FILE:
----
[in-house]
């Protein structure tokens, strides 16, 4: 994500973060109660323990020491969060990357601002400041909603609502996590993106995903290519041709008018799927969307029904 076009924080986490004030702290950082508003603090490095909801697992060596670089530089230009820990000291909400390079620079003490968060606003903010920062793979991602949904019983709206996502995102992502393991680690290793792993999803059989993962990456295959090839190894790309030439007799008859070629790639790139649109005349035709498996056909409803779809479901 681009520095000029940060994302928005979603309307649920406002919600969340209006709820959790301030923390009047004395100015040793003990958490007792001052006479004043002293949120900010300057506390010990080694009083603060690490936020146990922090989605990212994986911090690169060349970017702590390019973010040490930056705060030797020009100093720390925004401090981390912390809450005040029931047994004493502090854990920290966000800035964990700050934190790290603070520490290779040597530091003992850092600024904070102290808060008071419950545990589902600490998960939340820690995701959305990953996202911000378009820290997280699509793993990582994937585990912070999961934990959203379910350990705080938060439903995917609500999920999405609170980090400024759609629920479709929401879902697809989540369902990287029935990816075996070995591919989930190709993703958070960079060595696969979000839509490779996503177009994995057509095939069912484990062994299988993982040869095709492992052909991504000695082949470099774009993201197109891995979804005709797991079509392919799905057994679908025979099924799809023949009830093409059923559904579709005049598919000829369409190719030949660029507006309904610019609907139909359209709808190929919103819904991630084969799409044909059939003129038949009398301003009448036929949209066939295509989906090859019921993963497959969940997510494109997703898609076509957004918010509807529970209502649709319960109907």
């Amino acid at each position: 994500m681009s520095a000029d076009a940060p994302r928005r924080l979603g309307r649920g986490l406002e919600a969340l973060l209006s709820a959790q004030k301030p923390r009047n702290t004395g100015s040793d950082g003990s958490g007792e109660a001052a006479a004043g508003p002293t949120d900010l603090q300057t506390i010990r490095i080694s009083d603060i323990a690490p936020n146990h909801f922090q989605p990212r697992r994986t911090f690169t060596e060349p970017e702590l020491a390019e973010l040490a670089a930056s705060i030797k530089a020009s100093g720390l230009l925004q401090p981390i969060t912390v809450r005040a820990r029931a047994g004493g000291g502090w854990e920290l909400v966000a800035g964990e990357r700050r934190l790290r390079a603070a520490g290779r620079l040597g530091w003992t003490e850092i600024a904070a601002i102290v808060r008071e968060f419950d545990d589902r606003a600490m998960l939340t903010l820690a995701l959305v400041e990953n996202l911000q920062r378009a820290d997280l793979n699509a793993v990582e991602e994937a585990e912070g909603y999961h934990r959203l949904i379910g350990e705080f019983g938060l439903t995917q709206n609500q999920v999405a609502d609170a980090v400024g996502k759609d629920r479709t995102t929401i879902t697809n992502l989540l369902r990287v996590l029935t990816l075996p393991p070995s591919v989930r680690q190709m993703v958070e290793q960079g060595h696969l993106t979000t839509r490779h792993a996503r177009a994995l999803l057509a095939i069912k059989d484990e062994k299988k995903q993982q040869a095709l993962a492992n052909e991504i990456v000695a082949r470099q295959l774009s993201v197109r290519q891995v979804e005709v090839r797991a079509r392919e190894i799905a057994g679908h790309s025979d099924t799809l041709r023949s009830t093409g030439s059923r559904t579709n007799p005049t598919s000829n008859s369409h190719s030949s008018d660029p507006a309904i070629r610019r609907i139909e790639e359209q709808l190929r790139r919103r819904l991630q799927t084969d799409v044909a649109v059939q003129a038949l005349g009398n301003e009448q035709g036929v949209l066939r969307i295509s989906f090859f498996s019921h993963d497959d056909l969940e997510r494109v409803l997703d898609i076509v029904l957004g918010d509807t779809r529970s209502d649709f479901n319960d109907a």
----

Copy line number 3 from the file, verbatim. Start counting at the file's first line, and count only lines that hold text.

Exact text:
């Amino acid at each position: 994500m681009s520095a000029d076009a940060p994302r928005r924080l979603g309307r649920g986490l406002e919600a969340l973060l209006s709820a959790q004030k301030p923390r009047n702290t004395g100015s040793d950082g003990s958490g007792e109660a001052a006479a004043g508003p002293t949120d900010l603090q300057t506390i010990r490095i080694s009083d603060i323990a690490p936020n146990h909801f922090q989605p990212r697992r994986t911090f690169t060596e060349p970017e702590l020491a390019e973010l040490a670089a930056s705060i030797k530089a020009s100093g720390l230009l925004q401090p981390i969060t912390v809450r005040a820990r029931a047994g004493g000291g502090w854990e920290l909400v966000a800035g964990e990357r700050r934190l790290r390079a603070a520490g290779r620079l040597g530091w003992t003490e850092i600024a904070a601002i102290v808060r008071e968060f419950d545990d589902r606003a600490m998960l939340t903010l820690a995701l959305v400041e990953n996202l911000q920062r378009a820290d997280l793979n699509a793993v990582e991602e994937a585990e912070g909603y999961h934990r959203l949904i379910g350990e705080f019983g938060l439903t995917q709206n609500q999920v999405a609502d609170a980090v400024g996502k759609d629920r479709t995102t929401i879902t697809n992502l989540l369902r990287v996590l029935t990816l075996p393991p070995s591919v989930r680690q190709m993703v958070e290793q960079g060595h696969l993106t979000t839509r490779h792993a996503r177009a994995l999803l057509a095939i069912k059989d484990e062994k299988k995903q993982q040869a095709l993962a492992n052909e991504i990456v000695a082949r470099q295959l774009s993201v197109r290519q891995v979804e005709v090839r797991a079509r392919e190894i799905a057994g679908h790309s025979d099924t799809l041709r023949s009830t093409g030439s059923r559904t579709n007799p005049t598919s000829n008859s369409h190719s030949s008018d660029p507006a309904i070629r610019r609907i139909e790639e359209q709808l190929r790139r919103r819904l991630q799927t084969d799409v044909a649109v059939q003129a038949l005349g009398n301003e009448q035709g036929v949209l066939r969307i295509s989906f090859f498996s019921h993963d497959d056909l969940e997510r494109v409803l997703d898609i076509v029904l957004g918010d509807t779809r529970s209502d649709f479901n319960d109907a």